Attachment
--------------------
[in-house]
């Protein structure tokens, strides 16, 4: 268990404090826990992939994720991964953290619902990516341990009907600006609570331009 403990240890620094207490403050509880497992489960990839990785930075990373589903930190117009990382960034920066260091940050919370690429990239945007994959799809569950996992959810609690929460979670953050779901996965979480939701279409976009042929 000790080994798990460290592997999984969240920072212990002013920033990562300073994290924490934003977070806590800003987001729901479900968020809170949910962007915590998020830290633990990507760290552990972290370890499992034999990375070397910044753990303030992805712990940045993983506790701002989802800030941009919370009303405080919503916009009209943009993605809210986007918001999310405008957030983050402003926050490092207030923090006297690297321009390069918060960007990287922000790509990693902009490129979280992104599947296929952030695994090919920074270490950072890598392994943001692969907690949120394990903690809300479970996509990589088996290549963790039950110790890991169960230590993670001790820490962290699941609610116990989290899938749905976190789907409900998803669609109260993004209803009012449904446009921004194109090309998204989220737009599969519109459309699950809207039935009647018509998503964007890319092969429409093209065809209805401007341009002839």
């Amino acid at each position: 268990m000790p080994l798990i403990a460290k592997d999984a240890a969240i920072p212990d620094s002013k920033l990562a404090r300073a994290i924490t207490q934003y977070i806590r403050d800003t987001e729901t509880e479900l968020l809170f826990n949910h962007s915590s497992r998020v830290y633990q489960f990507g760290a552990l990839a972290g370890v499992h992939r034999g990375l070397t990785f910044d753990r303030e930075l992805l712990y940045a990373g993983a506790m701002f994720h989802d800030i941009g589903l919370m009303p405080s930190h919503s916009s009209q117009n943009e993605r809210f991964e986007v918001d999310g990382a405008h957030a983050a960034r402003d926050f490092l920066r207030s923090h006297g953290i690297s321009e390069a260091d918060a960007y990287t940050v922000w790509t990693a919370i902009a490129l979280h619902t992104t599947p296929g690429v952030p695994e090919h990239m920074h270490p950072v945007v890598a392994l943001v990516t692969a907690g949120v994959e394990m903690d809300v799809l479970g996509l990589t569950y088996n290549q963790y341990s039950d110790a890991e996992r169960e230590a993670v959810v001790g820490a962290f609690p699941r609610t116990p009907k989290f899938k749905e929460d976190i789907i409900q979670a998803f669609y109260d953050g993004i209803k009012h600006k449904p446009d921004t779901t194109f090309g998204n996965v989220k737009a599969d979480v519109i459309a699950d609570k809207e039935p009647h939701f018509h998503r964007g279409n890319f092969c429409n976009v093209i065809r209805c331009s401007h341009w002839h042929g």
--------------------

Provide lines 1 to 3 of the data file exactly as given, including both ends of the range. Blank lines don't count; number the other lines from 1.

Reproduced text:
[in-house]
């Protein structure tokens, strides 16, 4: 268990404090826990992939994720991964953290619902990516341990009907600006609570331009 403990240890620094207490403050509880497992489960990839990785930075990373589903930190117009990382960034920066260091940050919370690429990239945007994959799809569950996992959810609690929460979670953050779901996965979480939701279409976009042929 000790080994798990460290592997999984969240920072212990002013920033990562300073994290924490934003977070806590800003987001729901479900968020809170949910962007915590998020830290633990990507760290552990972290370890499992034999990375070397910044753990303030992805712990940045993983506790701002989802800030941009919370009303405080919503916009009209943009993605809210986007918001999310405008957030983050402003926050490092207030923090006297690297321009390069918060960007990287922000790509990693902009490129979280992104599947296929952030695994090919920074270490950072890598392994943001692969907690949120394990903690809300479970996509990589088996290549963790039950110790890991169960230590993670001790820490962290699941609610116990989290899938749905976190789907409900998803669609109260993004209803009012449904446009921004194109090309998204989220737009599969519109459309699950809207039935009647018509998503964007890319092969429409093209065809209805401007341009002839």
């Amino acid at each position: 268990m000790p080994l798990i403990a460290k592997d999984a240890a969240i920072p212990d620094s002013k920033l990562a404090r300073a994290i924490t207490q934003y977070i806590r403050d800003t987001e729901t509880e479900l968020l809170f826990n949910h962007s915590s497992r998020v830290y633990q489960f990507g760290a552990l990839a972290g370890v499992h992939r034999g990375l070397t990785f910044d753990r303030e930075l992805l712990y940045a990373g993983a506790m701002f994720h989802d800030i941009g589903l919370m009303p405080s930190h919503s916009s009209q117009n943009e993605r809210f991964e986007v918001d999310g990382a405008h957030a983050a960034r402003d926050f490092l920066r207030s923090h006297g953290i690297s321009e390069a260091d918060a960007y990287t940050v922000w790509t990693a919370i902009a490129l979280h619902t992104t599947p296929g690429v952030p695994e090919h990239m920074h270490p950072v945007v890598a392994l943001v990516t692969a907690g949120v994959e394990m903690d809300v799809l479970g996509l990589t569950y088996n290549q963790y341990s039950d110790a890991e996992r169960e230590a993670v959810v001790g820490a962290f609690p699941r609610t116990p009907k989290f899938k749905e929460d976190i789907i409900q979670a998803f669609y109260d953050g993004i209803k009012h600006k449904p446009d921004t779901t194109f090309g998204n996965v989220k737009a599969d979480v519109i459309a699950d609570k809207e039935p009647h939701f018509h998503r964007g279409n890319f092969c429409n976009v093209i065809r209805c331009s401007h341009w002839h042929g």